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I make my living with words, not numbers, but I’ve always had a good head for math (I took two years of honours math and physics in university). I’ve taken statistics courses and I have a decent grasp of probability theory. So when I see things like the graphs and charts in shown in this article, they usually jump right out at me.
At first glance, it looks like gun deaths are on the decline in Florida. But a closer look shows that the y-axis is upside-down, with zero at the top and the maximum (more)
(With apologies to Three Dog Night) The Economist has a fascinating article about the travails of ebook production. Producing the printed book turned out to be much easier than the ebook edition, though as The Digital Reader points out, had some different choices been made at the beginning of the process, a lot of trouble could have been avoided. Both articles are (more)
The finalists for the 2014 Hugo Awards have been announced. These awards are nominated by and voted on by SF fans who are members of the World Science Fiction Convention, which this year is Loncon 3 in London, UK in August.
I’ve not yet read any of the best novel finalists, although I have Charlie Stross’ Neptune’s Brood in my Kindle’s to-be-read queue. He’s also nominated for Equoid in the novella category. I’m disappointed (more)
Just in case you’re wondering where I am, I’m taking the weekend off – actually an extra long weekend because I’ve booked off Monday too. I’ll be back on Tuesday.(more)
In my brief review of my new Samsung Galaxy S4, I mentioned that I was a bit frustrated with the performance of the camera. It takes excellent pictures outdoors or in good light, but its low light performance is less than stellar. Most of the pictures I’ve taken indoors suffer from either motion blur or are a bit out of focus.
So I was excited to hear that Google was going to release the stock Android 4.4 camera app through Play Store. It was released today and I downloaded and installed it (more)
It looks like once again Sony is blowing a chance to grab a piece of a market or even develop a new one. They’ve introduced a big ereader with a 13″ screen, but are selling it for $1100, instead of the $300 or so that it’s probably worth. Who in their right minds is going to pay $1100 for a black-and-white ereader that Sony has limited to reading PDFs, when they could buy an iPad or Android tablet for half the price, or less? Sony claims they’re aiming it at “professionals”, but in the business world I live in, you have to get technology purchases past th (more)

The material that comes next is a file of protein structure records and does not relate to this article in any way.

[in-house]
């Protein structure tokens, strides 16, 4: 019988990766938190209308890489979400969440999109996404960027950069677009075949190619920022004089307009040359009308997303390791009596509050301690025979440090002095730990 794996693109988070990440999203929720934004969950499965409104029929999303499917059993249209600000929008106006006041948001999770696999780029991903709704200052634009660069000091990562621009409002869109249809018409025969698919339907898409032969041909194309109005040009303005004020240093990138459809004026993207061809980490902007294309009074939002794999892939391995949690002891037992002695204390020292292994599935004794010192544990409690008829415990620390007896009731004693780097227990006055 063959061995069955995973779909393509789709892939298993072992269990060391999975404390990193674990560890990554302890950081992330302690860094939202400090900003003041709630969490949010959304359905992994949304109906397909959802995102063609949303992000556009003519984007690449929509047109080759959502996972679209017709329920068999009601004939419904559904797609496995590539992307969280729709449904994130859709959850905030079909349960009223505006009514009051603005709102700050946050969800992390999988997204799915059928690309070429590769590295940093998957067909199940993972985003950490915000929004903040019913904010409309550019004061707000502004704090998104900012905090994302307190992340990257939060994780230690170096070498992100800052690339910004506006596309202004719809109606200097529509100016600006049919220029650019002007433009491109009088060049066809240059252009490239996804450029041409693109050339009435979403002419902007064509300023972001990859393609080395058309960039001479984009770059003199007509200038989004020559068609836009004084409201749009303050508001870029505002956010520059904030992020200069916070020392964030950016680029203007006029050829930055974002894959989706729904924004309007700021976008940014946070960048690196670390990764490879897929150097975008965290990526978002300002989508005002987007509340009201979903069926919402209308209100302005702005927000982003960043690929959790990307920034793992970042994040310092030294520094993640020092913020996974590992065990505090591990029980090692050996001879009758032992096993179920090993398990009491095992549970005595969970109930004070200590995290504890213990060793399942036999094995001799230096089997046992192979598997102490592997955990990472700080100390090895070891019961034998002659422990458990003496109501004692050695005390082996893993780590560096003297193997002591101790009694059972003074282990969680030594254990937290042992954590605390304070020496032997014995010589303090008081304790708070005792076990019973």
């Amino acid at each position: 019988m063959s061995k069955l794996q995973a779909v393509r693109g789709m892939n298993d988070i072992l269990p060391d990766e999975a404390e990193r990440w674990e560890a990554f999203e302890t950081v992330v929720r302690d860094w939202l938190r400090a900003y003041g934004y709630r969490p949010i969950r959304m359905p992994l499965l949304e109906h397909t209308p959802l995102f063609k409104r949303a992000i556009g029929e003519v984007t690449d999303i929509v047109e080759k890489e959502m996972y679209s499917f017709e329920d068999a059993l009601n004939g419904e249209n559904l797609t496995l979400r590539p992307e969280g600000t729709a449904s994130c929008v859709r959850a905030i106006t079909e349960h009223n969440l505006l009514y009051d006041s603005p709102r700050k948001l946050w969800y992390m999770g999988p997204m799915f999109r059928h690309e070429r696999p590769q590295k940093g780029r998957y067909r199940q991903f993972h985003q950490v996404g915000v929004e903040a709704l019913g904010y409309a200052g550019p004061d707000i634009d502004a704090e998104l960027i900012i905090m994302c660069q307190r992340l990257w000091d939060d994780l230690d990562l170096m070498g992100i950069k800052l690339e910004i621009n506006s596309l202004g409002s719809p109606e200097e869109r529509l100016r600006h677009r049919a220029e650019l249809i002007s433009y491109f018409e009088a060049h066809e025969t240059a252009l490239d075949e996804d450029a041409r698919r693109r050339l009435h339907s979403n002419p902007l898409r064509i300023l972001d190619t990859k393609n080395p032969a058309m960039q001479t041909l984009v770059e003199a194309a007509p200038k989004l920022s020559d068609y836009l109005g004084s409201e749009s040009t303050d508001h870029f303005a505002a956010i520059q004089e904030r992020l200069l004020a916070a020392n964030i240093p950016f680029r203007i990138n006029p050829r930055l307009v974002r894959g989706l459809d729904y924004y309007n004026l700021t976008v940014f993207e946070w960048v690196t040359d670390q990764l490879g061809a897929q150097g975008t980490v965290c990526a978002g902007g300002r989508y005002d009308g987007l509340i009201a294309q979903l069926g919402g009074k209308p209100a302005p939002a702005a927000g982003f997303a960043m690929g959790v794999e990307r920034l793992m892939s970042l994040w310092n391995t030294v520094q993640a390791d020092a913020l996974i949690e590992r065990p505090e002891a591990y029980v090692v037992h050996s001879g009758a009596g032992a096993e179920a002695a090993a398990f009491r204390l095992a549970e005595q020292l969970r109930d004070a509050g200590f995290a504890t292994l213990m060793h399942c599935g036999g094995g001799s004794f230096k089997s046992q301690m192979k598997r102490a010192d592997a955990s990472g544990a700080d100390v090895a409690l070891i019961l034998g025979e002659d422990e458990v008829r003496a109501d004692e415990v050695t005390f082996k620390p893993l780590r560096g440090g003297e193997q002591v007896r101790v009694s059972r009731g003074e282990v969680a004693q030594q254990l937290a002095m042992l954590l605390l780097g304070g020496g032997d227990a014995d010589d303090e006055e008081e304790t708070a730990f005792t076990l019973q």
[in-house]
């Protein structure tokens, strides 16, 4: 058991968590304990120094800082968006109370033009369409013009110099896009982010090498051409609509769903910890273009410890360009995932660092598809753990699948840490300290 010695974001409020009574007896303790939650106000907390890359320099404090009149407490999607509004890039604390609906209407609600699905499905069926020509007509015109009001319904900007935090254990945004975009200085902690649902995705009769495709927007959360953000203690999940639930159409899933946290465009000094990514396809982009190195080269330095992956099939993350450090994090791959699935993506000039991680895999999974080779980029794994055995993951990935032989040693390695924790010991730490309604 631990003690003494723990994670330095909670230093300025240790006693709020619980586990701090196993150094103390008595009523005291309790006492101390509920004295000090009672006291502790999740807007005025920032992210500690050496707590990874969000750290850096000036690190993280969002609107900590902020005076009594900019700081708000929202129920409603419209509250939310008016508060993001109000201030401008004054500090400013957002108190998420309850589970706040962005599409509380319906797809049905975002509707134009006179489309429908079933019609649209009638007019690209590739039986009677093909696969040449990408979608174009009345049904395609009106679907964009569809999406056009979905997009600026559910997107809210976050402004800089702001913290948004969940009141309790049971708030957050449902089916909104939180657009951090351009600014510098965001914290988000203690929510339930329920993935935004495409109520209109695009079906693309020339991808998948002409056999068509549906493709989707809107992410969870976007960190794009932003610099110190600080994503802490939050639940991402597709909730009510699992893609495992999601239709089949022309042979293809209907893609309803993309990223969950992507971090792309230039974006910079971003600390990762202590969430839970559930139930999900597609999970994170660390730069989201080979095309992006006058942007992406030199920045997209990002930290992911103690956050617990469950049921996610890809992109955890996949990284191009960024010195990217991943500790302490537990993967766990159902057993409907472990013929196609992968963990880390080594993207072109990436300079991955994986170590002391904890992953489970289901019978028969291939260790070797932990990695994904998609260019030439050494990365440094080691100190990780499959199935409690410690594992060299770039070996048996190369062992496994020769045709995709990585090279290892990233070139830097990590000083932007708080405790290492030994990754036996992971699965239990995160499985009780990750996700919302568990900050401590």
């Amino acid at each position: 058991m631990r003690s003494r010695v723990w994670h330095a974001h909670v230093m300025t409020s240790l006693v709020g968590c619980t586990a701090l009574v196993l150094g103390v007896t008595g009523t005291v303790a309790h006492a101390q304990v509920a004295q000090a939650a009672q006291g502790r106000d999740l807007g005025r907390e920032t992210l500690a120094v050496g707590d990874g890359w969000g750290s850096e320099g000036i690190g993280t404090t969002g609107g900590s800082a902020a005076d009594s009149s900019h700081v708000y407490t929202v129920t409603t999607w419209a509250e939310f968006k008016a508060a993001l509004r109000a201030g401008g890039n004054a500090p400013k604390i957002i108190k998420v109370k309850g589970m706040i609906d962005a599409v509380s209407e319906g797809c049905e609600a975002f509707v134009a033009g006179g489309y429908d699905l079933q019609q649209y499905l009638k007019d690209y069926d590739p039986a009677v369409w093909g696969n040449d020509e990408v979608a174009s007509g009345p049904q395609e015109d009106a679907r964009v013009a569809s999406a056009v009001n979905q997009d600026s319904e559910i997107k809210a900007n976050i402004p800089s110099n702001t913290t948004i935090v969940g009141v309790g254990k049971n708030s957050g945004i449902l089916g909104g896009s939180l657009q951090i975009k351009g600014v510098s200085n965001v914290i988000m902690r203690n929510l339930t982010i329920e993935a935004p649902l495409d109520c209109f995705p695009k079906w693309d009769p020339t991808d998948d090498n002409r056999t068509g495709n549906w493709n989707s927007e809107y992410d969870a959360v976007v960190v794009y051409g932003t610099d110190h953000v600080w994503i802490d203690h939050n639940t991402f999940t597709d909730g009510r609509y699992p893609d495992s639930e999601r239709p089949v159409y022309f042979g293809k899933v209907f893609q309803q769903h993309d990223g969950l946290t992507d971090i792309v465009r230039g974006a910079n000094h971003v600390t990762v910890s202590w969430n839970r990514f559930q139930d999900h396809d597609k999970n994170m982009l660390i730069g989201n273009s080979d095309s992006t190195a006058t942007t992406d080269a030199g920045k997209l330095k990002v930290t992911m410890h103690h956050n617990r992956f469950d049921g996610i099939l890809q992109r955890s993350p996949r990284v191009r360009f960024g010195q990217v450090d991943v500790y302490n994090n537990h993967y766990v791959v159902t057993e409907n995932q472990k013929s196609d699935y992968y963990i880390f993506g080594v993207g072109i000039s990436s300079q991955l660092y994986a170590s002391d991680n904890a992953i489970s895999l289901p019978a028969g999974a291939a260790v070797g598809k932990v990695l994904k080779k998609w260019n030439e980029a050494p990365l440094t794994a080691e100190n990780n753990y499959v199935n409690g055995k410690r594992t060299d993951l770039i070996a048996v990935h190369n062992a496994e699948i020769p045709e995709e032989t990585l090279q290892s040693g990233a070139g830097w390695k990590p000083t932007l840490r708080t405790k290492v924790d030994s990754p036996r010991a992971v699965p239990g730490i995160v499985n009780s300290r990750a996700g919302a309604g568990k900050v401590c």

SyFy is going to do a 10-episode series based on James. S. A. Correy’s space opera series, The Expanse, which started with Leviathan Wakes. It’s a dark gritty series that represents modern hard SF at its best and could be great for TV if done right (say like the first or second season of Battlestar Galactica before it jumped the shark). Given SyFy’s track record, I’m not going to get too excited until I see some footage, but they certainly have some quality source material to work with.
The NBCUniversal-owned cable network has picked up 10 episodes of The Expa (more)
Samsung’s latest iteration of its Galaxy smartphone hit the stores in Canada this week. MobileSyrup, an excellent Canadian site, has a detailed review of the S5.
Samsung’s fifth-generation Galaxy S flagship takes a checklist approach to improving upon its predecessors. A less slippery back cover, water resistance, a more elegant software experience, a vastly improved camera and impressive leaps in performance contrast with hardware additions of dubious merit. The fingerprint sensor is useful but oft (more)
It’s clear that climate change is going to be one of the defining events of this century, if not the defining event. The latest UN report on climate change makes it clear that we are running out of time to avoid catastrophic changes to our environment. We know what has to be done, but the political and social will seems to be lacking, as Years of Living Dangerously, a stunning new documentary by James Ca (more)